Randy Clarke has a practiced eye for pavers. He knows how
regional differences in aggregate type affect color and
texture. He understands how their appearance changes with dry
and rainy weather, and he's quick to notice minor variations
between individual bricks within a given lot. He's been known
to sort through an entire cube of 400 pavers in search of
exactly the right shade for the job at hand. He's always on the
lookout for remnants of large runs of custom architectural
pavers, and he cultivates relationships with suppliers who are
willing to turn out limited runs of custom colors for
The irregular cutout in this
herringbone-pattern layout (left) provides the background for a
crossed pair of rose stems, complete with foliage and thorns
(right). The installer will sweep sand into the joints once the
assembly has been installed at the job site.
But then, that's his job. Clarke's business, RocArt, of Perth,
Ont., specializes in detailed mosaics that may contain up to
3,000 full-thickness pieces of interlocking concrete paver. The
process starts when Clarke scans a photograph, painting, or
other piece of artwork into a computer and uses a graphics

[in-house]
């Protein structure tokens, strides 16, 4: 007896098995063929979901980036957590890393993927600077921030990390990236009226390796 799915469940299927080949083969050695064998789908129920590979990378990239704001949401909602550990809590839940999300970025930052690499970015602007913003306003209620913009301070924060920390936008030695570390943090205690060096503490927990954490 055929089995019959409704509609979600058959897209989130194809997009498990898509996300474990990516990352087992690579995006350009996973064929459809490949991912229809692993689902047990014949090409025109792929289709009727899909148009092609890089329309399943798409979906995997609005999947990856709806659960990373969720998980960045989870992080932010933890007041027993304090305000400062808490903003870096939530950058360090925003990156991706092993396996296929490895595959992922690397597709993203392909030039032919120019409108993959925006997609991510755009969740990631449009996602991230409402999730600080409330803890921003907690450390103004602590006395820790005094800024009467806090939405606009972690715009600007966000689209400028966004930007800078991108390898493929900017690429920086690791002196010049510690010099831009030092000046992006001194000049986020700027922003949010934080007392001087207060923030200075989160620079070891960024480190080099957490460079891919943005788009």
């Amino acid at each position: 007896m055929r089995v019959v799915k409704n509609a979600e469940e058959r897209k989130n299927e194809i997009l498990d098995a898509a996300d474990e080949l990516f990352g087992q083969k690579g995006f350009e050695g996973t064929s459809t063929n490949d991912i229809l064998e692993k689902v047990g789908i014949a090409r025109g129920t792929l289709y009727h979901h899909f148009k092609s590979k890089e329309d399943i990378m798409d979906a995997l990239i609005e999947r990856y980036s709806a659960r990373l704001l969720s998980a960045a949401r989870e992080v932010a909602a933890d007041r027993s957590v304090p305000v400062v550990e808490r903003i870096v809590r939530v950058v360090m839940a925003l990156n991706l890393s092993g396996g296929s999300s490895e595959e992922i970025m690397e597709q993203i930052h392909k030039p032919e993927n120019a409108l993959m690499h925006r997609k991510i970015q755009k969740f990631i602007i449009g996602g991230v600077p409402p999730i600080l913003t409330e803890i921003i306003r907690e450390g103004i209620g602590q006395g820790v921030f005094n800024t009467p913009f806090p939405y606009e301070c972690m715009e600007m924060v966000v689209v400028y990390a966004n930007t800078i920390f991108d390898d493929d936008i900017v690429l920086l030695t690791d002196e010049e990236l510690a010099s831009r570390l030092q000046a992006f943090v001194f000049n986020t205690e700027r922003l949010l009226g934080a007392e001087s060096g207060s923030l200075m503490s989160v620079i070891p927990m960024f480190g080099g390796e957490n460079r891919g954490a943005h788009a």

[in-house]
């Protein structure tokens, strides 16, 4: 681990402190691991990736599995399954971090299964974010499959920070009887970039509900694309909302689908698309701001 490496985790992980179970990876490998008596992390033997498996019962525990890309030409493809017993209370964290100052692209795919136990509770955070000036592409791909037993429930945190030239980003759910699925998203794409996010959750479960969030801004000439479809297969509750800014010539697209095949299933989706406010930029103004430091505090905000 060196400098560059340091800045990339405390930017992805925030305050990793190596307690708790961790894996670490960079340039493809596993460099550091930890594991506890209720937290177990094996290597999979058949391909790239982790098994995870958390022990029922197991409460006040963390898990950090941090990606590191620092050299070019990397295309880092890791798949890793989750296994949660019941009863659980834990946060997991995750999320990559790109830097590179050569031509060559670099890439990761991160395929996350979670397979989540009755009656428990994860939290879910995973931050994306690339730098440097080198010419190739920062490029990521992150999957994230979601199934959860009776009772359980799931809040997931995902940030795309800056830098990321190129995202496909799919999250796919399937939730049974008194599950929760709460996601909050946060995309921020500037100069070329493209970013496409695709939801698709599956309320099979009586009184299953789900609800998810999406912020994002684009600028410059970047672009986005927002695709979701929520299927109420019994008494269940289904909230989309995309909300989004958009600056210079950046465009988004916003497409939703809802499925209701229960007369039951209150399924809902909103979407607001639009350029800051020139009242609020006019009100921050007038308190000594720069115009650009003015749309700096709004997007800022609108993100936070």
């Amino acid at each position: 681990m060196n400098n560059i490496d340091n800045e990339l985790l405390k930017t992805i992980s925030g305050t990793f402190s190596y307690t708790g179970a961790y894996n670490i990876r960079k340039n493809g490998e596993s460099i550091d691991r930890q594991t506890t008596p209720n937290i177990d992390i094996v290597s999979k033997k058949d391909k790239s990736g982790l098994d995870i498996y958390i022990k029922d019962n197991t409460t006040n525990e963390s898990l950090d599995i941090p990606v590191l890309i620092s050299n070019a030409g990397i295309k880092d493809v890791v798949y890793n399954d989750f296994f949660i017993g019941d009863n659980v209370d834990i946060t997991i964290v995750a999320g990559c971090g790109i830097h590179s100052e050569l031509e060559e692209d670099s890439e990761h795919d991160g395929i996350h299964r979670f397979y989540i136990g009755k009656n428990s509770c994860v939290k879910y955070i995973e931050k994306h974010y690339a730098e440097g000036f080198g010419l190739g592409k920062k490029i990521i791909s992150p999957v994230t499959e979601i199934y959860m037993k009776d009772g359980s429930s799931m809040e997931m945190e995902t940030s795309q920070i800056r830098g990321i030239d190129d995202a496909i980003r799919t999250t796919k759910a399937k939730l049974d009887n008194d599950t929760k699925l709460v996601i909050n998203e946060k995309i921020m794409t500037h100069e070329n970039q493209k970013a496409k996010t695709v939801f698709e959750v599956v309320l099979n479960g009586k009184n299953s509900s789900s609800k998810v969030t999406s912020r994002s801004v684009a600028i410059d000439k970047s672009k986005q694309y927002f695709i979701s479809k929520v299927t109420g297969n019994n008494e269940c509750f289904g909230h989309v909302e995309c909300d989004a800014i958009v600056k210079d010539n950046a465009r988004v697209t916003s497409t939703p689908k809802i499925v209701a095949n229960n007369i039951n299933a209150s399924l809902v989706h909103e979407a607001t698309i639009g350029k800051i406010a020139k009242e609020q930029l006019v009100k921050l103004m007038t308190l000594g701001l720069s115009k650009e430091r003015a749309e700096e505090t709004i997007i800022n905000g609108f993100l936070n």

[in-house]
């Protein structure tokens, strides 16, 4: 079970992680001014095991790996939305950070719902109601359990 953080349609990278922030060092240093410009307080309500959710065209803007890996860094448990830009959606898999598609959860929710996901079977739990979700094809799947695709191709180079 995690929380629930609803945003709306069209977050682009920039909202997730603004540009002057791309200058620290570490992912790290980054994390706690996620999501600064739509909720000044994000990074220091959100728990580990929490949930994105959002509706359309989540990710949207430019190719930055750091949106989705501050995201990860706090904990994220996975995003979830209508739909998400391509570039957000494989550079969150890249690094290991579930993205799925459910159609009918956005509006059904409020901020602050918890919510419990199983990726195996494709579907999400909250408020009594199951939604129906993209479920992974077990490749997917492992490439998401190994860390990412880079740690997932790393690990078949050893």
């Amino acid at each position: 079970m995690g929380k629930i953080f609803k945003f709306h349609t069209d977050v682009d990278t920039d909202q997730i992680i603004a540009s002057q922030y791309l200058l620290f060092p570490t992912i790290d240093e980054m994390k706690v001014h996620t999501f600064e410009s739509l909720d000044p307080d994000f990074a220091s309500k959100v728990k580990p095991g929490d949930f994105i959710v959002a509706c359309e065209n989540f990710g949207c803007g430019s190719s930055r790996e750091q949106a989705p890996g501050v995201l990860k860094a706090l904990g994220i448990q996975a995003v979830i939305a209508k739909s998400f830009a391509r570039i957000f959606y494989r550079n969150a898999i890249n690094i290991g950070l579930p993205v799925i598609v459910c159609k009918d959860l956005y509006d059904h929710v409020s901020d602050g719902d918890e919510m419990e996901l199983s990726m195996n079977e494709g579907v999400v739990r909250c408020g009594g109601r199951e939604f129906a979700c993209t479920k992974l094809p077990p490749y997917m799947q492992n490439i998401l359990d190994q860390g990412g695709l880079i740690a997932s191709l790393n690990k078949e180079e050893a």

program to develop a workable pattern. The individual elements
that make up the mosaic — the smallest of which are
mere splinters of masonry — are cut to shape with a
14-inch wet saw equipped with a diamond blade.
The precisely cut pieces are then assembled in a wooden frame
(or, for a larger mosaic, a series of frames) that has been
lined with a tough mat material used in the pulp and paper
industry. Once the crated mosaic has been shipped to the job
site, the installation crew slides it carefully into position
within a previously prepared "background canvas" of pavers, or
a blocked-out recess in a concrete slab. While Clarke or a crew
member travels from the company's shop to supervise most
installations, he has recently trained three installers in
Florida and two more in the Chicago area, permitting him to sub
out some of the work.
Because individual elements aren't
mortared in place, creations are completely portable. If the
owners of these mosaics ever move, the pieces can be taken
apart and reassembled on a new site.
Most of RocArt's work consists of custom, one-of-a-kind
installations on commercial or high-end residential projects.
Still, some designs have evolved into standards. The rose
pattern pictured here, for example, is a hardy perennial.
Harley-Davidson motorcycles are also very popular, and a cache
of pavers in just the right shade of blue has landed the
company a number of commissions to install oval blue-and-white
Ford logos at car and truck dealerships. Prices for RocArt's
work range from about $65 per square foot to $300 or more,
depending on the level of detail.